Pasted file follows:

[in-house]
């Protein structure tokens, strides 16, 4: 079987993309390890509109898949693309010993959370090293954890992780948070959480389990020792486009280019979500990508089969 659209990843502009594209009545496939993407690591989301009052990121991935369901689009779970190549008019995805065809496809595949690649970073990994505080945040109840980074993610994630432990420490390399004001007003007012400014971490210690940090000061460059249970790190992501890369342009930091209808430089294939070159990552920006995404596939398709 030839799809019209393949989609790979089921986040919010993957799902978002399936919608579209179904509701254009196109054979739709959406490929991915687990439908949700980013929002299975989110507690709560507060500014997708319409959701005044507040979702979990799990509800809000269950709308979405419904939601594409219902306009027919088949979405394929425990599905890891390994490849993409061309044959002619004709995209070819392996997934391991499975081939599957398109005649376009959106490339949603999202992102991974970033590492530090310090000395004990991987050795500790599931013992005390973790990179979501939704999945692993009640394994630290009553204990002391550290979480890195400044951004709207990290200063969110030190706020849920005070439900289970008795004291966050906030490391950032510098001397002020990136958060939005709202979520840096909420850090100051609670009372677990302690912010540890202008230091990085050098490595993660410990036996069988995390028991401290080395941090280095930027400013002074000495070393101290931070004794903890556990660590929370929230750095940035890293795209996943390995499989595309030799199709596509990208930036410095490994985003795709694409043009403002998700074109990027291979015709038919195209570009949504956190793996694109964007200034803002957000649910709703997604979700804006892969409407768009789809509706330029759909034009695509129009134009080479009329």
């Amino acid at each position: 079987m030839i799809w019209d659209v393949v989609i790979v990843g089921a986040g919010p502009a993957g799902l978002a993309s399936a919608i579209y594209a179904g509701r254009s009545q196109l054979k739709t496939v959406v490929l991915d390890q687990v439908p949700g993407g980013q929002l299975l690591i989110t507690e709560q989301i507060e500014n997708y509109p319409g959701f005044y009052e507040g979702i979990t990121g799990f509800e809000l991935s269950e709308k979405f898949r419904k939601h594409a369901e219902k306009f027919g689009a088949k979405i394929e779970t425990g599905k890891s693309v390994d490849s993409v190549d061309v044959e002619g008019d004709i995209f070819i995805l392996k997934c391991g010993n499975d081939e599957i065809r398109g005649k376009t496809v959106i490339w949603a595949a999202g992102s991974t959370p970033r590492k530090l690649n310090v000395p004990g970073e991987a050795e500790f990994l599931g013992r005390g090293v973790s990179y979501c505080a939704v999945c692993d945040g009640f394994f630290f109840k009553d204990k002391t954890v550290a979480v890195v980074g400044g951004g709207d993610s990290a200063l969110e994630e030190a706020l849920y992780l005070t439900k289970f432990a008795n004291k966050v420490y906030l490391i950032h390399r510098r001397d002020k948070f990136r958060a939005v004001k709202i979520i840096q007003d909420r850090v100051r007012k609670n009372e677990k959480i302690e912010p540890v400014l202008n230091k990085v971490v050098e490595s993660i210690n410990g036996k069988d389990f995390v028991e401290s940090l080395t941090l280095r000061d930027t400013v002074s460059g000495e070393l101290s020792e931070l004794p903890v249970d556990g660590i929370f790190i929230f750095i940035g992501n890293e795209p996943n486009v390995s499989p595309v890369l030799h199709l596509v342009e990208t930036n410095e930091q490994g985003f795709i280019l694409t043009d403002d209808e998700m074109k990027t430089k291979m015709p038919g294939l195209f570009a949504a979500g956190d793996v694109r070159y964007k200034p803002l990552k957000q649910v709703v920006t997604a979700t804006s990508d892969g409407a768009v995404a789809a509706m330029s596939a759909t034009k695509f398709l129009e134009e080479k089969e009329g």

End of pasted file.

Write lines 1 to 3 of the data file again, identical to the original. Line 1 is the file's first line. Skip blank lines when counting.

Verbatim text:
[in-house]
């Protein structure tokens, strides 16, 4: 079987993309390890509109898949693309010993959370090293954890992780948070959480389990020792486009280019979500990508089969 659209990843502009594209009545496939993407690591989301009052990121991935369901689009779970190549008019995805065809496809595949690649970073990994505080945040109840980074993610994630432990420490390399004001007003007012400014971490210690940090000061460059249970790190992501890369342009930091209808430089294939070159990552920006995404596939398709 030839799809019209393949989609790979089921986040919010993957799902978002399936919608579209179904509701254009196109054979739709959406490929991915687990439908949700980013929002299975989110507690709560507060500014997708319409959701005044507040979702979990799990509800809000269950709308979405419904939601594409219902306009027919088949979405394929425990599905890891390994490849993409061309044959002619004709995209070819392996997934391991499975081939599957398109005649376009959106490339949603999202992102991974970033590492530090310090000395004990991987050795500790599931013992005390973790990179979501939704999945692993009640394994630290009553204990002391550290979480890195400044951004709207990290200063969110030190706020849920005070439900289970008795004291966050906030490391950032510098001397002020990136958060939005709202979520840096909420850090100051609670009372677990302690912010540890202008230091990085050098490595993660410990036996069988995390028991401290080395941090280095930027400013002074000495070393101290931070004794903890556990660590929370929230750095940035890293795209996943390995499989595309030799199709596509990208930036410095490994985003795709694409043009403002998700074109990027291979015709038919195209570009949504956190793996694109964007200034803002957000649910709703997604979700804006892969409407768009789809509706330029759909034009695509129009134009080479009329």
């Amino acid at each position: 079987m030839i799809w019209d659209v393949v989609i790979v990843g089921a986040g919010p502009a993957g799902l978002a993309s399936a919608i579209y594209a179904g509701r254009s009545q196109l054979k739709t496939v959406v490929l991915d390890q687990v439908p949700g993407g980013q929002l299975l690591i989110t507690e709560q989301i507060e500014n997708y509109p319409g959701f005044y009052e507040g979702i979990t990121g799990f509800e809000l991935s269950e709308k979405f898949r419904k939601h594409a369901e219902k306009f027919g689009a088949k979405i394929e779970t425990g599905k890891s693309v390994d490849s993409v190549d061309v044959e002619g008019d004709i995209f070819i995805l392996k997934c391991g010993n499975d081939e599957i065809r398109g005649k376009t496809v959106i490339w949603a595949a999202g992102s991974t959370p970033r590492k530090l690649n310090v000395p004990g970073e991987a050795e500790f990994l599931g013992r005390g090293v973790s990179y979501c505080a939704v999945c692993d945040g009640f394994f630290f109840k009553d204990k002391t954890v550290a979480v890195v980074g400044g951004g709207d993610s990290a200063l969110e994630e030190a706020l849920y992780l005070t439900k289970f432990a008795n004291k966050v420490y906030l490391i950032h390399r510098r001397d002020k948070f990136r958060a939005v004001k709202i979520i840096q007003d909420r850090v100051r007012k609670n009372e677990k959480i302690e912010p540890v400014l202008n230091k990085v971490v050098e490595s993660i210690n410990g036996k069988d389990f995390v028991e401290s940090l080395t941090l280095r000061d930027t400013v002074s460059g000495e070393l101290s020792e931070l004794p903890v249970d556990g660590i929370f790190i929230f750095i940035g992501n890293e795209p996943n486009v390995s499989p595309v890369l030799h199709l596509v342009e990208t930036n410095e930091q490994g985003f795709i280019l694409t043009d403002d209808e998700m074109k990027t430089k291979m015709p038919g294939l195209f570009a949504a979500g956190d793996v694109r070159y964007k200034p803002l990552k957000q649910v709703v920006t997604a979700t804006s990508d892969g409407a768009v995404a789809a509706m330029s596939a759909t034009k695509f398709l129009e134009e080479k089969e009329g």